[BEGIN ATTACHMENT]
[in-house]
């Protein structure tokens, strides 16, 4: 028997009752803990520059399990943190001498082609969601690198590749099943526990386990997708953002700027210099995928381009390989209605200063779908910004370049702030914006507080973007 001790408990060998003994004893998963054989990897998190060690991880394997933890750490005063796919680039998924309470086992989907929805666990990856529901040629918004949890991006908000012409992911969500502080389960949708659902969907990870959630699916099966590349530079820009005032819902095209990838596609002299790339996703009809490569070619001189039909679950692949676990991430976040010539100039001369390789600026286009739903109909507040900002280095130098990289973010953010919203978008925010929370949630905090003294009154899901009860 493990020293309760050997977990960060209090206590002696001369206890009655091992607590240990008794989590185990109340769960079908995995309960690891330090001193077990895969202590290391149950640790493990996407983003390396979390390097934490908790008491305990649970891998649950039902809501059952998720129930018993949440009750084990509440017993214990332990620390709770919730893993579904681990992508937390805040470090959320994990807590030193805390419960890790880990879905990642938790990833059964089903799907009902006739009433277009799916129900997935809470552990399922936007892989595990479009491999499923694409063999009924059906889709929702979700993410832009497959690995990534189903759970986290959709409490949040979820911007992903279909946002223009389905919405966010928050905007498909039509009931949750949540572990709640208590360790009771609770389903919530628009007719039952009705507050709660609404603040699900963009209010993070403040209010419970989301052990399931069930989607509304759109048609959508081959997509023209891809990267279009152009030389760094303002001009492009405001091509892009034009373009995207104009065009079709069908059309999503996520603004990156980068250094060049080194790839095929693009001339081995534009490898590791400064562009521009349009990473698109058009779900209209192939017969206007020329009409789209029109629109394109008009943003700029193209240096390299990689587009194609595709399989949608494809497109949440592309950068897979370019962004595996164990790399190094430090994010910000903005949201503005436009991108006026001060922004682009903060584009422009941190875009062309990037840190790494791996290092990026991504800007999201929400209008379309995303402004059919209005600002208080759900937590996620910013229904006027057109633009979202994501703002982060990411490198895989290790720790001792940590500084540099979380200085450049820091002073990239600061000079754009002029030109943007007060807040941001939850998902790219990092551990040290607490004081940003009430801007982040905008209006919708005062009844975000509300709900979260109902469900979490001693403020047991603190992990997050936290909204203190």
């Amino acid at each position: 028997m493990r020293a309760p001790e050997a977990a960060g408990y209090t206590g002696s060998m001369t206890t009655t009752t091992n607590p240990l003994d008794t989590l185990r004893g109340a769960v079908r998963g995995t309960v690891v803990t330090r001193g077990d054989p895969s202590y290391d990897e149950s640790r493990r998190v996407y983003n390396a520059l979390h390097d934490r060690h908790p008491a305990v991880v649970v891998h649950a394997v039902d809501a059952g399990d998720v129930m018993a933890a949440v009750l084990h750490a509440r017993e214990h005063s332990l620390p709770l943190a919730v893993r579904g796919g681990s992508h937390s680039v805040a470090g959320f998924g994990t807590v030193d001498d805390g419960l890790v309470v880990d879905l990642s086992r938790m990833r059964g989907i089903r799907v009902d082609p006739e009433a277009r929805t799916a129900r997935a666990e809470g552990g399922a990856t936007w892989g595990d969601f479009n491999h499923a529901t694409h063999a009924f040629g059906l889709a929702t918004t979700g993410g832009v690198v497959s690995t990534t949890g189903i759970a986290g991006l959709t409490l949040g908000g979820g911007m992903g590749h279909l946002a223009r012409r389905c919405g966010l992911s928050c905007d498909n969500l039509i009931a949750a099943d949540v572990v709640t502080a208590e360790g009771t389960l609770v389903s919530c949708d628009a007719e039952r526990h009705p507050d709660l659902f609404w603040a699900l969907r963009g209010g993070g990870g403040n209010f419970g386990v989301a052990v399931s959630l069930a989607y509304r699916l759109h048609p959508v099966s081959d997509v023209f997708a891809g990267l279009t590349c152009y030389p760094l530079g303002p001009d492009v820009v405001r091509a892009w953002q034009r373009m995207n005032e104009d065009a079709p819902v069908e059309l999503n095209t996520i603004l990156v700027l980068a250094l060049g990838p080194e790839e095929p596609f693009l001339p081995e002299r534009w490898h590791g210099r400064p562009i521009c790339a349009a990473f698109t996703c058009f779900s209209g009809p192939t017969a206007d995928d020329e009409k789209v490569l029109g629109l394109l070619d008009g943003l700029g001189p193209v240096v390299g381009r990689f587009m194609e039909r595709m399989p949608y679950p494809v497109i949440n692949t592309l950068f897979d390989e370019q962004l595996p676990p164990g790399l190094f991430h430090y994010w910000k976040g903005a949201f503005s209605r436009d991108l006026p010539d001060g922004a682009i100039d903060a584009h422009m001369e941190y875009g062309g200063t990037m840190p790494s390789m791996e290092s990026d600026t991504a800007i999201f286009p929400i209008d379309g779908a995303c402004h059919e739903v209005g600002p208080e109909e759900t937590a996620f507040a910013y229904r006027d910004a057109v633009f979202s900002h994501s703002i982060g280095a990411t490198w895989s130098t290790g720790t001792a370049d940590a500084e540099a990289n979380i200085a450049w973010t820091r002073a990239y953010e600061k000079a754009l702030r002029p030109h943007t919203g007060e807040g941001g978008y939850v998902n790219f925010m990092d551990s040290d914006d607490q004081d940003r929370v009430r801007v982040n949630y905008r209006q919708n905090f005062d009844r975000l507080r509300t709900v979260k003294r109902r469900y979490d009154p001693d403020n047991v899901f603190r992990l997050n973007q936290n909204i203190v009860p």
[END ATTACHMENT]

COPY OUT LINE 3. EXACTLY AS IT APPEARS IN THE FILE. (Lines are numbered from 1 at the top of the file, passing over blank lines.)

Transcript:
């Amino acid at each position: 028997m493990r020293a309760p001790e050997a977990a960060g408990y209090t206590g002696s060998m001369t206890t009655t009752t091992n607590p240990l003994d008794t989590l185990r004893g109340a769960v079908r998963g995995t309960v690891v803990t330090r001193g077990d054989p895969s202590y290391d990897e149950s640790r493990r998190v996407y983003n390396a520059l979390h390097d934490r060690h908790p008491a305990v991880v649970v891998h649950a394997v039902d809501a059952g399990d998720v129930m018993a933890a949440v009750l084990h750490a509440r017993e214990h005063s332990l620390p709770l943190a919730v893993r579904g796919g681990s992508h937390s680039v805040a470090g959320f998924g994990t807590v030193d001498d805390g419960l890790v309470v880990d879905l990642s086992r938790m990833r059964g989907i089903r799907v009902d082609p006739e009433a277009r929805t799916a129900r997935a666990e809470g552990g399922a990856t936007w892989g595990d969601f479009n491999h499923a529901t694409h063999a009924f040629g059906l889709a929702t918004t979700g993410g832009v690198v497959s690995t990534t949890g189903i759970a986290g991006l959709t409490l949040g908000g979820g911007m992903g590749h279909l946002a223009r012409r389905c919405g966010l992911s928050c905007d498909n969500l039509i009931a949750a099943d949540v572990v709640t502080a208590e360790g009771t389960l609770v389903s919530c949708d628009a007719e039952r526990h009705p507050d709660l659902f609404w603040a699900l969907r963009g209010g993070g990870g403040n209010f419970g386990v989301a052990v399931s959630l069930a989607y509304r699916l759109h048609p959508v099966s081959d997509v023209f997708a891809g990267l279009t590349c152009y030389p760094l530079g303002p001009d492009v820009v405001r091509a892009w953002q034009r373009m995207n005032e104009d065009a079709p819902v069908e059309l999503n095209t996520i603004l990156v700027l980068a250094l060049g990838p080194e790839e095929p596609f693009l001339p081995e002299r534009w490898h590791g210099r400064p562009i521009c790339a349009a990473f698109t996703c058009f779900s209209g009809p192939t017969a206007d995928d020329e009409k789209v490569l029109g629109l394109l070619d008009g943003l700029g001189p193209v240096v390299g381009r990689f587009m194609e039909r595709m399989p949608y679950p494809v497109i949440n692949t592309l950068f897979d390989e370019q962004l595996p676990p164990g790399l190094f991430h430090y994010w910000k976040g903005a949201f503005s209605r436009d991108l006026p010539d001060g922004a682009i100039d903060a584009h422009m001369e941190y875009g062309g200063t990037m840190p790494s390789m791996e290092s990026d600026t991504a800007i999201f286009p929400i209008d379309g779908a995303c402004h059919e739903v209005g600002p208080e109909e759900t937590a996620f507040a910013y229904r006027d910004a057109v633009f979202s900002h994501s703002i982060g280095a990411t490198w895989s130098t290790g720790t001792a370049d940590a500084e540099a990289n979380i200085a450049w973010t820091r002073a990239y953010e600061k000079a754009l702030r002029p030109h943007t919203g007060e807040g941001g978008y939850v998902n790219f925010m990092d551990s040290d914006d607490q004081d940003r929370v009430r801007v982040n949630y905008r209006q919708n905090f005062d009844r975000l507080r509300t709900v979260k003294r109902r469900y979490d009154p001693d403020n047991v899901f603190r992990l997050n973007q936290n909204i203190v009860p």